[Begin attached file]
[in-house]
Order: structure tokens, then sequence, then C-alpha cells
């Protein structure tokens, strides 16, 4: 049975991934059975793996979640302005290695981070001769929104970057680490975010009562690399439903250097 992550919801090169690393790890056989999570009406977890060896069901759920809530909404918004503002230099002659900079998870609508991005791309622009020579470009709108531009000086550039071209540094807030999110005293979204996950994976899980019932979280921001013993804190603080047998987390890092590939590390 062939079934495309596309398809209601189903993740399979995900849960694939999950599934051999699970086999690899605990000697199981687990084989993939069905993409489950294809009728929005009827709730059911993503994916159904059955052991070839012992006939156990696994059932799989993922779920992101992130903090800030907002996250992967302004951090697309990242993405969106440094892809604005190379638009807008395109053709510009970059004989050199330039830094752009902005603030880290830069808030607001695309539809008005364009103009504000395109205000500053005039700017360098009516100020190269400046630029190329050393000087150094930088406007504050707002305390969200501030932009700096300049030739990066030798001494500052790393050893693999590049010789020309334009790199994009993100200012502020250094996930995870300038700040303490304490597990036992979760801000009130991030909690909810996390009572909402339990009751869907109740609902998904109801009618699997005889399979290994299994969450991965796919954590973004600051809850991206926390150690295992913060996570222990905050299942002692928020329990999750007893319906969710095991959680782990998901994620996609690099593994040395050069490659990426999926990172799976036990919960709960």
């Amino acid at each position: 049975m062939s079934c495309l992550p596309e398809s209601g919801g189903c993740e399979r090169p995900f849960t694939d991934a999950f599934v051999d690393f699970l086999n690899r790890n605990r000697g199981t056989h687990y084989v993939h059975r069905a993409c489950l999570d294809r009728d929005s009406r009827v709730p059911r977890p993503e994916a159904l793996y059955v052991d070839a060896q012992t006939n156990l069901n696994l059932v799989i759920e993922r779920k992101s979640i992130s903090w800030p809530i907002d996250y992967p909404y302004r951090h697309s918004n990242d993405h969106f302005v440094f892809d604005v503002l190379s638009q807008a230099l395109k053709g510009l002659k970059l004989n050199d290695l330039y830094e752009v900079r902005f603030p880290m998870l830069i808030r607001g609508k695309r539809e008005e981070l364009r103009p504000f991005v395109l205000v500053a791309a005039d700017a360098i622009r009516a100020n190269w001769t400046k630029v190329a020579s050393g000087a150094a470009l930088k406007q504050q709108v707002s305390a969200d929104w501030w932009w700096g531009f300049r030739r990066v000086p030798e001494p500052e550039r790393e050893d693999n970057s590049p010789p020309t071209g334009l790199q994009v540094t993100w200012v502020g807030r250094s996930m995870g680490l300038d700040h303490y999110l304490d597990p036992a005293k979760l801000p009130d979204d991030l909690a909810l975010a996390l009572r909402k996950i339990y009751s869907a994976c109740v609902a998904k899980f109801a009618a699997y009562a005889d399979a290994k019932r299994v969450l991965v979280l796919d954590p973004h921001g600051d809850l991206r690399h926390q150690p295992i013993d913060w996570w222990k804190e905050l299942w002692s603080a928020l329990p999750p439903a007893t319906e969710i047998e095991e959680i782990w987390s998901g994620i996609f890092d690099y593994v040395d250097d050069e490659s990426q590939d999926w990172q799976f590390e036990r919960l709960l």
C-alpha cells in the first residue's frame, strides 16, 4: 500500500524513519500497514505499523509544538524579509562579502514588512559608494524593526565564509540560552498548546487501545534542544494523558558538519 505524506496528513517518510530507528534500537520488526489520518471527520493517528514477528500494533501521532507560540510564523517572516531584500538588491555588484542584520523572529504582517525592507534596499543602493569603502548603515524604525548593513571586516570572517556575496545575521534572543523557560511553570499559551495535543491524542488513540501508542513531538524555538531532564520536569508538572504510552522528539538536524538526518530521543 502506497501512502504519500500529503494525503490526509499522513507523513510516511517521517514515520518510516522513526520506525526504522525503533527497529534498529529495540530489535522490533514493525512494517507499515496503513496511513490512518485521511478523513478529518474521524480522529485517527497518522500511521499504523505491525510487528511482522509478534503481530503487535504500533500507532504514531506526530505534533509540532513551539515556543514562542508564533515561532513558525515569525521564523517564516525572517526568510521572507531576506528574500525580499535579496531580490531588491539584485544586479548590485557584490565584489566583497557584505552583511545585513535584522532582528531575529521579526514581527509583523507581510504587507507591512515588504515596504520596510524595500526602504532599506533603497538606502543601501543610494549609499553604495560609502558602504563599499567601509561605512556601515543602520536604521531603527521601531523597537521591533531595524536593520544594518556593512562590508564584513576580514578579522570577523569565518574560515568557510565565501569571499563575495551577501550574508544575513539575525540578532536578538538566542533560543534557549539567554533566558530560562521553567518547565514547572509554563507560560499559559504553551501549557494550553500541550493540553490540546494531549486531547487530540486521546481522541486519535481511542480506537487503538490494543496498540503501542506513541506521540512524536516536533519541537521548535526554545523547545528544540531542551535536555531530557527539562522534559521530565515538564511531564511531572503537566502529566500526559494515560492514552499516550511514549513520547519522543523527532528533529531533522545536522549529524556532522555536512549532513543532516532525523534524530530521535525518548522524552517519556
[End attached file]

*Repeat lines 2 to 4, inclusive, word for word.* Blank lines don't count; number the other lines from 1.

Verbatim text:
Order: structure tokens, then sequence, then C-alpha cells
């Protein structure tokens, strides 16, 4: 049975991934059975793996979640302005290695981070001769929104970057680490975010009562690399439903250097 992550919801090169690393790890056989999570009406977890060896069901759920809530909404918004503002230099002659900079998870609508991005791309622009020579470009709108531009000086550039071209540094807030999110005293979204996950994976899980019932979280921001013993804190603080047998987390890092590939590390 062939079934495309596309398809209601189903993740399979995900849960694939999950599934051999699970086999690899605990000697199981687990084989993939069905993409489950294809009728929005009827709730059911993503994916159904059955052991070839012992006939156990696994059932799989993922779920992101992130903090800030907002996250992967302004951090697309990242993405969106440094892809604005190379638009807008395109053709510009970059004989050199330039830094752009902005603030880290830069808030607001695309539809008005364009103009504000395109205000500053005039700017360098009516100020190269400046630029190329050393000087150094930088406007504050707002305390969200501030932009700096300049030739990066030798001494500052790393050893693999590049010789020309334009790199994009993100200012502020250094996930995870300038700040303490304490597990036992979760801000009130991030909690909810996390009572909402339990009751869907109740609902998904109801009618699997005889399979290994299994969450991965796919954590973004600051809850991206926390150690295992913060996570222990905050299942002692928020329990999750007893319906969710095991959680782990998901994620996609690099593994040395050069490659990426999926990172799976036990919960709960």
């Amino acid at each position: 049975m062939s079934c495309l992550p596309e398809s209601g919801g189903c993740e399979r090169p995900f849960t694939d991934a999950f599934v051999d690393f699970l086999n690899r790890n605990r000697g199981t056989h687990y084989v993939h059975r069905a993409c489950l999570d294809r009728d929005s009406r009827v709730p059911r977890p993503e994916a159904l793996y059955v052991d070839a060896q012992t006939n156990l069901n696994l059932v799989i759920e993922r779920k992101s979640i992130s903090w800030p809530i907002d996250y992967p909404y302004r951090h697309s918004n990242d993405h969106f302005v440094f892809d604005v503002l190379s638009q807008a230099l395109k053709g510009l002659k970059l004989n050199d290695l330039y830094e752009v900079r902005f603030p880290m998870l830069i808030r607001g609508k695309r539809e008005e981070l364009r103009p504000f991005v395109l205000v500053a791309a005039d700017a360098i622009r009516a100020n190269w001769t400046k630029v190329a020579s050393g000087a150094a470009l930088k406007q504050q709108v707002s305390a969200d929104w501030w932009w700096g531009f300049r030739r990066v000086p030798e001494p500052e550039r790393e050893d693999n970057s590049p010789p020309t071209g334009l790199q994009v540094t993100w200012v502020g807030r250094s996930m995870g680490l300038d700040h303490y999110l304490d597990p036992a005293k979760l801000p009130d979204d991030l909690a909810l975010a996390l009572r909402k996950i339990y009751s869907a994976c109740v609902a998904k899980f109801a009618a699997y009562a005889d399979a290994k019932r299994v969450l991965v979280l796919d954590p973004h921001g600051d809850l991206r690399h926390q150690p295992i013993d913060w996570w222990k804190e905050l299942w002692s603080a928020l329990p999750p439903a007893t319906e969710i047998e095991e959680i782990w987390s998901g994620i996609f890092d690099y593994v040395d250097d050069e490659s990426q590939d999926w990172q799976f590390e036990r919960l709960l």